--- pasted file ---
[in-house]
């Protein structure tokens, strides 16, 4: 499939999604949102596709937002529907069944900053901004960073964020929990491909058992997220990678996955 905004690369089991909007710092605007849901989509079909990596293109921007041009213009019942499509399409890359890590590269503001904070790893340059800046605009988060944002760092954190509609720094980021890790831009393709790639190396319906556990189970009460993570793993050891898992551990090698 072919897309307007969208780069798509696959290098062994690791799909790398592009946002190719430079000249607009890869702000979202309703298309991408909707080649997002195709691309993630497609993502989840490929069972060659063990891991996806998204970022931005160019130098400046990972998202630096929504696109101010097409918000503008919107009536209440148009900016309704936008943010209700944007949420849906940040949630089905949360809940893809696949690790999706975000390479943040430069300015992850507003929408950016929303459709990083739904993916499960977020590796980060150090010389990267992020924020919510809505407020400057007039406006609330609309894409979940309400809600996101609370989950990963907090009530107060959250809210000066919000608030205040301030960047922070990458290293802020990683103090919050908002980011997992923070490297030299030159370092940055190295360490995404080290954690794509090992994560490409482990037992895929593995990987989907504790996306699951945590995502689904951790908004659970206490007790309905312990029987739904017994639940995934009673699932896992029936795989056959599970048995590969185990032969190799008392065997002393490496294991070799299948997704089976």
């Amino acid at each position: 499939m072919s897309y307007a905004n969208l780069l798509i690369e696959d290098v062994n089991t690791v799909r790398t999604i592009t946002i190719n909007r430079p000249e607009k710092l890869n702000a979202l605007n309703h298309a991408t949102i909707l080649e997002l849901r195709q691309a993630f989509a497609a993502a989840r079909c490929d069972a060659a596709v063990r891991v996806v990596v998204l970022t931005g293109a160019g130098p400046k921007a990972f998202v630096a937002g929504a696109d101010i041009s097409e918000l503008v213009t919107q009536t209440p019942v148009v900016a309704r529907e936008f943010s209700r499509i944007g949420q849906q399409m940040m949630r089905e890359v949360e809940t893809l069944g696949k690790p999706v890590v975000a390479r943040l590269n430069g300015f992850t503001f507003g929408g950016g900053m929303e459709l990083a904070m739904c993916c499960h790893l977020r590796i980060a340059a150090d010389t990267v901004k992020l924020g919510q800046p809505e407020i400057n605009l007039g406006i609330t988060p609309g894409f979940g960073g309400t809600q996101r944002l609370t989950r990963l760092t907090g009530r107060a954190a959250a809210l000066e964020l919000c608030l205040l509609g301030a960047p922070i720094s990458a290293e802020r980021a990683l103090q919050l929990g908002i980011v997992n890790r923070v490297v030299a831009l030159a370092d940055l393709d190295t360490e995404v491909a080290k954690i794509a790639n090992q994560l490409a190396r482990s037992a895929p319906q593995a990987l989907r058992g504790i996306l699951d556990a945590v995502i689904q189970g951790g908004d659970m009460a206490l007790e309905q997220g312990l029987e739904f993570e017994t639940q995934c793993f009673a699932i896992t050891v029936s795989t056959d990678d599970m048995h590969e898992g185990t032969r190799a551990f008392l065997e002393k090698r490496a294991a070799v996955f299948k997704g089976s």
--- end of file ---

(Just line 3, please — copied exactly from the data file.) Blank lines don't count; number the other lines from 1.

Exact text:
């Amino acid at each position: 499939m072919s897309y307007a905004n969208l780069l798509i690369e696959d290098v062994n089991t690791v799909r790398t999604i592009t946002i190719n909007r430079p000249e607009k710092l890869n702000a979202l605007n309703h298309a991408t949102i909707l080649e997002l849901r195709q691309a993630f989509a497609a993502a989840r079909c490929d069972a060659a596709v063990r891991v996806v990596v998204l970022t931005g293109a160019g130098p400046k921007a990972f998202v630096a937002g929504a696109d101010i041009s097409e918000l503008v213009t919107q009536t209440p019942v148009v900016a309704r529907e936008f943010s209700r499509i944007g949420q849906q399409m940040m949630r089905e890359v949360e809940t893809l069944g696949k690790p999706v890590v975000a390479r943040l590269n430069g300015f992850t503001f507003g929408g950016g900053m929303e459709l990083a904070m739904c993916c499960h790893l977020r590796i980060a340059a150090d010389t990267v901004k992020l924020g919510q800046p809505e407020i400057n605009l007039g406006i609330t988060p609309g894409f979940g960073g309400t809600q996101r944002l609370t989950r990963l760092t907090g009530r107060a954190a959250a809210l000066e964020l919000c608030l205040l509609g301030a960047p922070i720094s990458a290293e802020r980021a990683l103090q919050l929990g908002i980011v997992n890790r923070v490297v030299a831009l030159a370092d940055l393709d190295t360490e995404v491909a080290k954690i794509a790639n090992q994560l490409a190396r482990s037992a895929p319906q593995a990987l989907r058992g504790i996306l699951d556990a945590v995502i689904q189970g951790g908004d659970m009460a206490l007790e309905q997220g312990l029987e739904f993570e017994t639940q995934c793993f009673a699932i896992t050891v029936s795989t056959d990678d599970m048995h590969e898992g185990t032969r190799a551990f008392l065997e002393k090698r490496a294991a070799v996955f299948k997704g089976s």